The Elizabeth line is a welcome addition to London’s transport infrastructure. From cutting journey times and congestion release, to bringing more people than ever into Central London from the suburb areas and from Heathrow airport.
Through a mix of presentations, case studies and a panel discussion, this webinar explored the impact of the Elizabeth Line, the design of its stations and value this new project has brought to London.
Up first was Howard Smith, Director of the Elizabeth Line at Transport for London. Howard reinterred the real success of the line and discussed how brilliantly high customer satisfaction has been across the route, with passenger’s numbers also higher than initially predicted. It was good to hear that TfL is currently undertaking a study to analyse the benefits and impacts of the line, in relation to economic, environmental, and social value. It will also be interesting to see the results of this, as it can be hard to understand the impacts that these large-scale infrastructure projects can have and will hopefully support the business case for other infrastructure projects in the capital.
The second presentation of the session was from Raffaella Rospo a Project Director at Weston Williamson and Partners who discussed their Paddington Elizabeth Line Station. The new Paddington Elizabeth Station is the culmination of over ten years of work for WW+P and the key to delivering the successful station design was the integration of the new building with the existing. At the heart of the project there is a new civic open space, reconnecting Paddington station to the city, transforming how it is approached and improving its settings.
This space, covered by a generous canopy is the beginning of a spatial sequence which leads to the Elizabeth Line Platforms. Pedestrianizing a road in London was a complex task for the team, but worth it, as it is beneficial on multiple levels. WW+P complemented Brunel’s great interior by extending its rigour into the new infrastructure and by using the original grid a similar engineering approach to architecture. The passenger experience is central in WW+P project, while moving around the station it is absolutely clear where to go and there is little need for signage, because the natural light and the space provide for directions.
One year on since its opening and its success as well as the entire Elizabeth Line is phenomenal and tangible. The Elizabeth line’s income is more than £50m higher than anticipated and TfL expects it to break even by the end of the next financial year.
This project makes an outstanding contribution to the quality and appearance of the built environment, supporting sustainable travel and city regeneration, setting a great benchmark for infrastructure around the world.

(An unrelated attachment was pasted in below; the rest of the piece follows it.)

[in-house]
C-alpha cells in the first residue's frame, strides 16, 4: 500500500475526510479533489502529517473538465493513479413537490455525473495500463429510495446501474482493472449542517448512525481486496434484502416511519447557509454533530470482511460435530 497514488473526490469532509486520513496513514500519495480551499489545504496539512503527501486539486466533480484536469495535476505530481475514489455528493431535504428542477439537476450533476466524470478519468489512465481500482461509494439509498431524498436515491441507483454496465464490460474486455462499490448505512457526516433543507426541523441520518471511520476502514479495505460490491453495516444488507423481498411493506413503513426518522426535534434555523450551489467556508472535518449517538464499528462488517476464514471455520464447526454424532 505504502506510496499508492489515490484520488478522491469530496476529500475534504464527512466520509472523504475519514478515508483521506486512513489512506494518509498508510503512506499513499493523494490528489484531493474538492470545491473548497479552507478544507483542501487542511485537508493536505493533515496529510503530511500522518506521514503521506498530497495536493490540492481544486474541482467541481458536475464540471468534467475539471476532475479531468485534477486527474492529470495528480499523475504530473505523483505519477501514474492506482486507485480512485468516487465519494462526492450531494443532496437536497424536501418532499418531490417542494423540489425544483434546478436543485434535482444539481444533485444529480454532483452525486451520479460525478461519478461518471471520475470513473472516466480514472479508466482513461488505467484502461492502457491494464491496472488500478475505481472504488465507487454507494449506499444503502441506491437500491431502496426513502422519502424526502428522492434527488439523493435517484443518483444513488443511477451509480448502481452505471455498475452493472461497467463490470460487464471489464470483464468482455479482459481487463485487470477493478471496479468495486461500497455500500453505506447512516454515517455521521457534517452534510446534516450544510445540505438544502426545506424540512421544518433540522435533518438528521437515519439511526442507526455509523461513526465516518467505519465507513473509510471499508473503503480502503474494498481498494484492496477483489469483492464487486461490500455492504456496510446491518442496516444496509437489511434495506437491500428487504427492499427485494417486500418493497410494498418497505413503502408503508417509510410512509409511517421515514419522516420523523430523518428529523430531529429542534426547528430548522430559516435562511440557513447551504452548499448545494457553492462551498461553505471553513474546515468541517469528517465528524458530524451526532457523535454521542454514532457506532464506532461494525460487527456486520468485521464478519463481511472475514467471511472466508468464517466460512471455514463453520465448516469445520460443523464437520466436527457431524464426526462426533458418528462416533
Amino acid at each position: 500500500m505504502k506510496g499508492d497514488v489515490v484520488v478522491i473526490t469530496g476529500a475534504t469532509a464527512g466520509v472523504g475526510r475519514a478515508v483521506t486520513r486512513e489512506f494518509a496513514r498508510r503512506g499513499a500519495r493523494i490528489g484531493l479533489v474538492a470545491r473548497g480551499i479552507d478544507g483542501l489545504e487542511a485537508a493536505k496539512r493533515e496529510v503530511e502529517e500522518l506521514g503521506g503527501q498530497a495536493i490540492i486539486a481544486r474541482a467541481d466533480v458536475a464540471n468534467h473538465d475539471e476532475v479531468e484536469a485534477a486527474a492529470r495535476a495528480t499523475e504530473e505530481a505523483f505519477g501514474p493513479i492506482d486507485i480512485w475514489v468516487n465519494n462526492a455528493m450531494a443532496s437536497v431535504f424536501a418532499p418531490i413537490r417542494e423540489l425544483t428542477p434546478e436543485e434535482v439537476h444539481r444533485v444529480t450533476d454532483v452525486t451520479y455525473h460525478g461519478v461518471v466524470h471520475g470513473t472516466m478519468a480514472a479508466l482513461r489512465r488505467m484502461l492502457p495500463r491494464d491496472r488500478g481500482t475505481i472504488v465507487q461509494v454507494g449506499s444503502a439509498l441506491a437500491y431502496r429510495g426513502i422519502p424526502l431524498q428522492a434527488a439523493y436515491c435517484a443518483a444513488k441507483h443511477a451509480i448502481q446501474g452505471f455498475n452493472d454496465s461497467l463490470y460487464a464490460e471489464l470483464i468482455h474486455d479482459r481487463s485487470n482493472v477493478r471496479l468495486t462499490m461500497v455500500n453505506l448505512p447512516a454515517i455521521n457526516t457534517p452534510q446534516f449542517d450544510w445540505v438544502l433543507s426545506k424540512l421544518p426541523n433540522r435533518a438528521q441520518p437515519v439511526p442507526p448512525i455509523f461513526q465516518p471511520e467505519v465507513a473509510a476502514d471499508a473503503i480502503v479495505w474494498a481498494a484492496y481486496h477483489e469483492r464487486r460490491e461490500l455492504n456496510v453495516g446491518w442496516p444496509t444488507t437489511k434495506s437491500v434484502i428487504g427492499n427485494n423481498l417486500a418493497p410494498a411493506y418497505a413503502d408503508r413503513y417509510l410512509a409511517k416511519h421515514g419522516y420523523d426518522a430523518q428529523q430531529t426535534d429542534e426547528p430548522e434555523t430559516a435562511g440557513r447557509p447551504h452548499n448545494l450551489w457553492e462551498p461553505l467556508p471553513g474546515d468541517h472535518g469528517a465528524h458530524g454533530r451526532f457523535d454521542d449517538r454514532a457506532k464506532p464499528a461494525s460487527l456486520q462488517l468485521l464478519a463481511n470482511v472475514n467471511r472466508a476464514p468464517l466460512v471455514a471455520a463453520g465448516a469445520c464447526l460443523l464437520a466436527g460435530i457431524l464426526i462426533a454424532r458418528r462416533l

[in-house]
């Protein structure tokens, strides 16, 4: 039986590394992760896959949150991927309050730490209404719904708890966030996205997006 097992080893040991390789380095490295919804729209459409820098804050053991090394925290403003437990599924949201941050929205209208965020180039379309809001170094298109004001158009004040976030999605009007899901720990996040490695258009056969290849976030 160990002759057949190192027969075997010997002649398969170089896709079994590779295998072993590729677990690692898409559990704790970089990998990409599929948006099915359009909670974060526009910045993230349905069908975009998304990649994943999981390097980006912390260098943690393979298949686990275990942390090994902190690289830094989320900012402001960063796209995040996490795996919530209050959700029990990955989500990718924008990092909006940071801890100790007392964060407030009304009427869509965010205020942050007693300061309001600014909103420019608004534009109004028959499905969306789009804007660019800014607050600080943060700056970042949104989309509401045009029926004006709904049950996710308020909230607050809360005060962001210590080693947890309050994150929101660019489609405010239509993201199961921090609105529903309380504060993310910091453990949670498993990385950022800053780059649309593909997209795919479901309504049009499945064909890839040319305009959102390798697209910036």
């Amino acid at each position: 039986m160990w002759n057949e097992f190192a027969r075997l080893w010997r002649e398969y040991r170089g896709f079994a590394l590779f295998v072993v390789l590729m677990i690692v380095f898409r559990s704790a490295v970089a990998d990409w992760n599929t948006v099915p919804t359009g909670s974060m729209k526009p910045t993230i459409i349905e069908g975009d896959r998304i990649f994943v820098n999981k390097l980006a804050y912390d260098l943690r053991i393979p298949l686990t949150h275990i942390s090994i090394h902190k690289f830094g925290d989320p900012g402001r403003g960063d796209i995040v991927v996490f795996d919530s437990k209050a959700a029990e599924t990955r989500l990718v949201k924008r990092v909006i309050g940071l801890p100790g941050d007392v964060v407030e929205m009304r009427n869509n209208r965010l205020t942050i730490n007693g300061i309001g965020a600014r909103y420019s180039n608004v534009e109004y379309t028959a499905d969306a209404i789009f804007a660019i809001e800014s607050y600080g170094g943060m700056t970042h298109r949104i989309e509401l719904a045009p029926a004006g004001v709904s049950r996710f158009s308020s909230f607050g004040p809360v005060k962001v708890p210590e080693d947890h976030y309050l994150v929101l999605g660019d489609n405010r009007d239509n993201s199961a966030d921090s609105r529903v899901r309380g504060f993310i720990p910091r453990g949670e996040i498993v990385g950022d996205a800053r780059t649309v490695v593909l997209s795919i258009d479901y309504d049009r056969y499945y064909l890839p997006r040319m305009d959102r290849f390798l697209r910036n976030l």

Marc Clark, Regeneration Programme Manager at LB Redbridge spoke next about Ilford station. Before the Elizabeth Line, Ilford was a housing zone, and together with Allies and Morrison, LB Redbridge put together a manifesto for the project and a masterplan. The existing Ilford station was not particularly welcoming, and the arrival of the Elizabeth Line meant improving the station building and its surroundings, making Ilford more accessible, convenient and safe, and driving local investment. The Elizabeth Line coming to Ilford has also allowed for Queen Mary University to open a satellite campus in the area, further demonstrating the positive benefits of seamless travel connectivity with London.
After the sequence of presentations the event opened up into a panel discussion, Chaired by NLA’s Benjamin O’Connor, where all previous speakers were joined by Sarah Jaconelli, Director of Communications & Campaigns, New West End Company.
Sarah discussed how the Elizabeth Line has impacted businesses in London’s West End, referencing the major impact on spending in the area that could be due to the increase in speed and ease of the journey into London. The average time spent in the West End is over 2 hours partly because people spend less time traveling. The prioritization of step free access had a huge impact on the accessibility of the West End too, allowing for more people with access needs to travel more easily then before.
There were interesting discussions around the wider impacts that the Elizabeth line has had, with investments and economic growth in all areas, supported by shorter journey times and passenger numbers. This builds on the legacy of other TfL projects such as the Jubilee Line extension, and the East London line, and hopefully something that can be replicated by the Bakerloo Line Extension!